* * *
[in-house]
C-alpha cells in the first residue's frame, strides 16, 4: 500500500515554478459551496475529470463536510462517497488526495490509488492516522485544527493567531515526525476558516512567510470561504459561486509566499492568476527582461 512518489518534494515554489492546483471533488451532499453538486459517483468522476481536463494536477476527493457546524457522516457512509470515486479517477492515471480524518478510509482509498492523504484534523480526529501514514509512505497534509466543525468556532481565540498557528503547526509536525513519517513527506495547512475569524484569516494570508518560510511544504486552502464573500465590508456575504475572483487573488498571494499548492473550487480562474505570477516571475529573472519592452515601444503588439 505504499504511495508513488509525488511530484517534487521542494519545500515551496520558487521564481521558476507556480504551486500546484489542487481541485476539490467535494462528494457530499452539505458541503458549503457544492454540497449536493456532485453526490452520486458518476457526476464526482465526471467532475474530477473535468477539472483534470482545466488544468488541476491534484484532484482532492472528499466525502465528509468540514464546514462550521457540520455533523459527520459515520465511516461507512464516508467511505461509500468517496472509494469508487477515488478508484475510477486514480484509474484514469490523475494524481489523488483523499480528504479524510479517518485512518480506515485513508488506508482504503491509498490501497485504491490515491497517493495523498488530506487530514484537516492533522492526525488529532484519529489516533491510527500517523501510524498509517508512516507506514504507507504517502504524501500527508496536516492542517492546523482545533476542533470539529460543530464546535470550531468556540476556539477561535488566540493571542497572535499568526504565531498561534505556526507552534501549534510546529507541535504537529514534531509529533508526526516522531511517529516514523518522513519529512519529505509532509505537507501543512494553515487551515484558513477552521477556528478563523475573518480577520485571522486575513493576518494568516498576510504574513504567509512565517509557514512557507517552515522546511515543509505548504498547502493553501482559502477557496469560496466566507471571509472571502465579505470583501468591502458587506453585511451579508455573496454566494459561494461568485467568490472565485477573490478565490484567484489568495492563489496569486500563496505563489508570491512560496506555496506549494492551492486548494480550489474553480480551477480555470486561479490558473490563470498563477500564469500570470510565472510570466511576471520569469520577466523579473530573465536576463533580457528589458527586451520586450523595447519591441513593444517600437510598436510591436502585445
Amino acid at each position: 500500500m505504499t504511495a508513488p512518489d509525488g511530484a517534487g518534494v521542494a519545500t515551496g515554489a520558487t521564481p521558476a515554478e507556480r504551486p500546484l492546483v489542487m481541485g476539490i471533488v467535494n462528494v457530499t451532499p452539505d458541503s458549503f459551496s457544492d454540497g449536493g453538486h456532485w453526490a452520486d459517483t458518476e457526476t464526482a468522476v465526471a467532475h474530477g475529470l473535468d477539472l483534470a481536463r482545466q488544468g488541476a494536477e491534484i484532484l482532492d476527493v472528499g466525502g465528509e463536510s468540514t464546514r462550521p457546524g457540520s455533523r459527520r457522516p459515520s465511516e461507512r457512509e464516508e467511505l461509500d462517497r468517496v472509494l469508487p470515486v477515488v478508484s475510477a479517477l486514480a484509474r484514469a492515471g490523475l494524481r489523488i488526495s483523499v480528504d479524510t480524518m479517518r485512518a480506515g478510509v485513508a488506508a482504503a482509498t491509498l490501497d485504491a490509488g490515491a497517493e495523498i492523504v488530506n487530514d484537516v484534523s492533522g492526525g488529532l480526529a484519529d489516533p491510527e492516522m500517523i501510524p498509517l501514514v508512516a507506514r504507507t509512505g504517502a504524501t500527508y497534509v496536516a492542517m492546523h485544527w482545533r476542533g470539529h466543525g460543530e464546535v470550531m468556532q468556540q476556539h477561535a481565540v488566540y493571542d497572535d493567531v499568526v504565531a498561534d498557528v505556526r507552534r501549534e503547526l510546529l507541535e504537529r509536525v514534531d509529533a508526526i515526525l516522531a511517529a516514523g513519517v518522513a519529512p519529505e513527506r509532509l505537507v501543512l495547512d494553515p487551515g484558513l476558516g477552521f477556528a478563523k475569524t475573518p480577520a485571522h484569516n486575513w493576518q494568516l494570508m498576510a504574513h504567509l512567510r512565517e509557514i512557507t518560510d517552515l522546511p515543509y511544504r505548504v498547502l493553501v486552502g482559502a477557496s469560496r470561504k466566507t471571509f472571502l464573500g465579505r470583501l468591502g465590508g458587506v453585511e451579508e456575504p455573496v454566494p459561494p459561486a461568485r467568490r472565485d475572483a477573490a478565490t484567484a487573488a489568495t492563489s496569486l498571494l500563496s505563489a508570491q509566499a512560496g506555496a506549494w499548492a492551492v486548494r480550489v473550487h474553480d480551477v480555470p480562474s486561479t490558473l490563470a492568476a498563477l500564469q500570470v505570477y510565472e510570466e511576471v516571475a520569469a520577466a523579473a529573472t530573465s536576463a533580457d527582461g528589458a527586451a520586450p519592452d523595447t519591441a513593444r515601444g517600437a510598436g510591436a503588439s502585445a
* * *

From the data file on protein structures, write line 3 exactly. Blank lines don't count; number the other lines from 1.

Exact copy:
Amino acid at each position: 500500500m505504499t504511495a508513488p512518489d509525488g511530484a517534487g518534494v521542494a519545500t515551496g515554489a520558487t521564481p521558476a515554478e507556480r504551486p500546484l492546483v489542487m481541485g476539490i471533488v467535494n462528494v457530499t451532499p452539505d458541503s458549503f459551496s457544492d454540497g449536493g453538486h456532485w453526490a452520486d459517483t458518476e457526476t464526482a468522476v465526471a467532475h474530477g475529470l473535468d477539472l483534470a481536463r482545466q488544468g488541476a494536477e491534484i484532484l482532492d476527493v472528499g466525502g465528509e463536510s468540514t464546514r462550521p457546524g457540520s455533523r459527520r457522516p459515520s465511516e461507512r457512509e464516508e467511505l461509500d462517497r468517496v472509494l469508487p470515486v477515488v478508484s475510477a479517477l486514480a484509474r484514469a492515471g490523475l494524481r489523488i488526495s483523499v480528504d479524510t480524518m479517518r485512518a480506515g478510509v485513508a488506508a482504503a482509498t491509498l490501497d485504491a490509488g490515491a497517493e495523498i492523504v488530506n487530514d484537516v484534523s492533522g492526525g488529532l480526529a484519529d489516533p491510527e492516522m500517523i501510524p498509517l501514514v508512516a507506514r504507507t509512505g504517502a504524501t500527508y497534509v496536516a492542517m492546523h485544527w482545533r476542533g470539529h466543525g460543530e464546535v470550531m468556532q468556540q476556539h477561535a481565540v488566540y493571542d497572535d493567531v499568526v504565531a498561534d498557528v505556526r507552534r501549534e503547526l510546529l507541535e504537529r509536525v514534531d509529533a508526526i515526525l516522531a511517529a516514523g513519517v518522513a519529512p519529505e513527506r509532509l505537507v501543512l495547512d494553515p487551515g484558513l476558516g477552521f477556528a478563523k475569524t475573518p480577520a485571522h484569516n486575513w493576518q494568516l494570508m498576510a504574513h504567509l512567510r512565517e509557514i512557507t518560510d517552515l522546511p515543509y511544504r505548504v498547502l493553501v486552502g482559502a477557496s469560496r470561504k466566507t471571509f472571502l464573500g465579505r470583501l468591502g465590508g458587506v453585511e451579508e456575504p455573496v454566494p459561494p459561486a461568485r467568490r472565485d475572483a477573490a478565490t484567484a487573488a489568495t492563489s496569486l498571494l500563496s505563489a508570491q509566499a512560496g506555496a506549494w499548492a492551492v486548494r480550489v473550487h474553480d480551477v480555470p480562474s486561479t490558473l490563470a492568476a498563477l500564469q500570470v505570477y510565472e510570466e511576471v516571475a520569469a520577466a523579473a529573472t530573465s536576463a533580457d527582461g528589458a527586451a520586450p519592452d523595447t519591441a513593444r515601444g517600437a510598436g510591436a503588439s502585445a